DENVER — Denver Nuggets coach George Karl said he can see a different Shawn Kemp — not just a slimmer version of the former All-Star, but a wiser one.
"He seems clearer, stronger," Karl said Monday after Denver's three-day camp for free agents. "His words are older. They have some wisdom to them. It's the most grounded I've seen him."
The 36-year-old Kemp, who reportedly ballooned to 340 pounds in recent years, has been out of the league for the last three seasons but wants to play again. Kemp said he hired a trainer and dropped 75 pounds, helping reduce his body fat to 11.5 percent.
Given his past relationship with Karl, he wouldn't mind making a comeback with the Nuggets. Karl coached Kemp from 1991 to 1997, when both were with the Sonics.
"He challenged me a few years ago to become one of the best players in the league, and I accepted the challenge," Kemp said. "That's one of the reasons why I wanted to come here. I knew he [Karl] wouldn't take it easy on me. He hasn't taken it easy on me since I've been here."
Former "Reign Man" Kemp also has pushed himself. He lost the weight the old-fashioned way — hard work.
"I started jogging, jogging and jogging," Kemp said. "I ran this weight off."
In scrimmages over the past three days, Kemp held his own against younger post players and blocked a shot by 6-foot-11 Geoff Husted with authority.
"I ran better than most of the big guys here," the 6-10 Kemp said. "I'm a little more advanced than I thought I was."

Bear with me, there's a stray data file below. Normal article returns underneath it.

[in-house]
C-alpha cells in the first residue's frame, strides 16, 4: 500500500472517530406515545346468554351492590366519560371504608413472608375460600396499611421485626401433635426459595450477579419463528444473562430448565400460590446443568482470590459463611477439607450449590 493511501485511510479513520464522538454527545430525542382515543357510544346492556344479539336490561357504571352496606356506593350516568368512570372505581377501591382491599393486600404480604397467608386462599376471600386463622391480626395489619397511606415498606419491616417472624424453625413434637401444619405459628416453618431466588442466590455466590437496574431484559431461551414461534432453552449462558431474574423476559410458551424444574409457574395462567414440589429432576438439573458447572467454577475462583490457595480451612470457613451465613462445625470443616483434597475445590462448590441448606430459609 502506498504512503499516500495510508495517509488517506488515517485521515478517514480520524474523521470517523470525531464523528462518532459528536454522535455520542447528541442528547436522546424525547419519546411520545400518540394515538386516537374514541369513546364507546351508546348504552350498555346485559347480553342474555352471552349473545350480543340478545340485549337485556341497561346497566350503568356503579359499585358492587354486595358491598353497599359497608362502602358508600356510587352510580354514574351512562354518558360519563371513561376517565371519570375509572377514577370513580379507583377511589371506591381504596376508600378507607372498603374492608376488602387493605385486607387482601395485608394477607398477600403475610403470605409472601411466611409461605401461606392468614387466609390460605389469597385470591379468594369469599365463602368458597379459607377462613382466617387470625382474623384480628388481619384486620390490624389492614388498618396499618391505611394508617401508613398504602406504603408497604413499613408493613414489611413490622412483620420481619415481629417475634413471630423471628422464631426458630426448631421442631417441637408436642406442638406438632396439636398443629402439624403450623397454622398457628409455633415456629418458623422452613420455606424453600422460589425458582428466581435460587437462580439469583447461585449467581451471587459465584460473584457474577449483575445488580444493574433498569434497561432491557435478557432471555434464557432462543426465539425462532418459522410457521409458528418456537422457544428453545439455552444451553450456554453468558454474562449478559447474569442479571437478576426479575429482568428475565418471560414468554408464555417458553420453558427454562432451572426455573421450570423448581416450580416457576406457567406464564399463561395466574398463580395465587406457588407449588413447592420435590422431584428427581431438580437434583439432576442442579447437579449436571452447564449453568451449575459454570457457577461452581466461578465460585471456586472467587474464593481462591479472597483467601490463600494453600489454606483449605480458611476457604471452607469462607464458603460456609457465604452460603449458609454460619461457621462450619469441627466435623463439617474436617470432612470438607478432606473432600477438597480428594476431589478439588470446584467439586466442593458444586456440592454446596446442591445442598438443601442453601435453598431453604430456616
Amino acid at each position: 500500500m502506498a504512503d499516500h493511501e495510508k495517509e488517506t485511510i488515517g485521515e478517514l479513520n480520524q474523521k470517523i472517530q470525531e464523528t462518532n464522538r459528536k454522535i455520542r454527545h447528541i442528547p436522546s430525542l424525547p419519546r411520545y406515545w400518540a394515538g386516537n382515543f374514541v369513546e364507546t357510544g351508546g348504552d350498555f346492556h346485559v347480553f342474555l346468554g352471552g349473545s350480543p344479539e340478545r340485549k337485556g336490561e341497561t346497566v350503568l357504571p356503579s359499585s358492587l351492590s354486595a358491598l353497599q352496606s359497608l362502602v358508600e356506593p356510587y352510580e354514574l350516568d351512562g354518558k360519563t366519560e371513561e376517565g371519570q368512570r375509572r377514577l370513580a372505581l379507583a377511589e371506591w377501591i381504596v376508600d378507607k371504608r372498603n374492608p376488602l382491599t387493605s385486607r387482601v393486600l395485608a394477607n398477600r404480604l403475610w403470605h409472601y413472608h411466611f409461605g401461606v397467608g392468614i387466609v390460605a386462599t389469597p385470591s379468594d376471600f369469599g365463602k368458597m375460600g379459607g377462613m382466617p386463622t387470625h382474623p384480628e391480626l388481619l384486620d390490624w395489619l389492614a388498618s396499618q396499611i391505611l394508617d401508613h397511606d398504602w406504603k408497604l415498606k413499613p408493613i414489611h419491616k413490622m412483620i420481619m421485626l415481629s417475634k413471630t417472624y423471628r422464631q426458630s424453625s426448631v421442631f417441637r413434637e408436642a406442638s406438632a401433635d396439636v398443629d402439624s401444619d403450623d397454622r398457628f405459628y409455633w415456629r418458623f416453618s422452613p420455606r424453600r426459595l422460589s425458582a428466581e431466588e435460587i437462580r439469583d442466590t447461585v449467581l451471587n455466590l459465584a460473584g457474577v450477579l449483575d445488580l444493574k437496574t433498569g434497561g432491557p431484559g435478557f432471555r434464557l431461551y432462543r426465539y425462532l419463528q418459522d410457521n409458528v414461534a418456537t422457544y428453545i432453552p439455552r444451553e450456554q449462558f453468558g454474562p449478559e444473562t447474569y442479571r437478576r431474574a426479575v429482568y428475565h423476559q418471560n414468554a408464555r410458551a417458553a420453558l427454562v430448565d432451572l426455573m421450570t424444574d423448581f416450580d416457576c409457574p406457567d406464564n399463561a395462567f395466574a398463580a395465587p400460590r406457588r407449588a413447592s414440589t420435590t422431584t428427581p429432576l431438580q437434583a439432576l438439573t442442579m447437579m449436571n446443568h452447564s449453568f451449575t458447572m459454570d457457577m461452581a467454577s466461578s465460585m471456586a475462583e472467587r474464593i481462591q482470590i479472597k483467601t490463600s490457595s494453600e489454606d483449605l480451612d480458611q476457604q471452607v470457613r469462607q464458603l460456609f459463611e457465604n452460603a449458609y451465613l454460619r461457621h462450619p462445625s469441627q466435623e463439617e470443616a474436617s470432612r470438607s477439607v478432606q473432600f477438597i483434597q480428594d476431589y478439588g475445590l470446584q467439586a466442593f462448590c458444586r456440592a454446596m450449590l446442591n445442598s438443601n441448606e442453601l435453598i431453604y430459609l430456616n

Kemp averaged 14.6 points and 8.4 rebounds a game during his 14-season career with the Sonics, Cleveland, Portland and Orlando.
Karl said he thinks Kemp can be productive on the court.
"Older players kind of have a sense and know-how to win basketball games," Karl said. "I think Shawn is in that category. He's an old pro now that isn't going to probably get the slam dunks and the great lobs. He understands he can help a team as a role player — 10, 15 minutes off the bench. If he can continue to regain some of his talents, then maybe more [minutes]."
Kemp's biggest nemesis in recent years has been himself. Last year in King County, Kemp pleaded guilty to a gross misdemeanor for attempted possession of marijuana and served five days of house arrest. In 2001, he checked himself into a rehabilitation clinic to treat cocaine abuse.
Kemp was featured in a story by Sports Illustrated in 1998 detailing athletes with out-of-wedlock children. The article said he reportedly fathered at least seven children by six different women.
Kemp acknowledges his past might be an issue to a potential employer.
"You have to see it in a person's eyes and hear it in their voice and feel it from them before you become a believer," Kemp said. "That's what most of these teams are going to do — talk to me and feel it from me."
It wasn't all love and roses for Karl and Kemp with the Sonics, but Karl said, "I think he's done a great job of getting in shape. He went through five practices at a very hard level, and survived. He had moments where he was very impressive.
"He's got to regroup and regain some of the special-ness that he had. Can he do that? All those things have got to be answered over a two-month period, not a two-day period."
Ailing Wade, Payton miss Heat practice
MIAMI — With the start of the NBA Finals against Dallas drawing closer, the Miami Heat practiced without guards Dwyane Wade and Gary Payton because they were ill.
Wade was with the team for meetings before practice before leaving to see a physician because of a flu-like virus he has been battling since Friday. He briefly was hospitalized hours before Game 6 of the Eastern Conference finals because of dehydration, but played and scored 14 points in the win over Detroit.
"He's fine. We sent him back to the doctor to get some more medication," Heat coach Pat Riley said. "Another checkup. ... We feel like he'll be OK."
Ex-Sonic Payton went home suffering from a migraine. He reported in the morning and conferred with the team's medical staff before departing.
"He'll be fine," Riley said of Payton.
Game 1 of the best-of-seven Finals is Thursday in Dallas.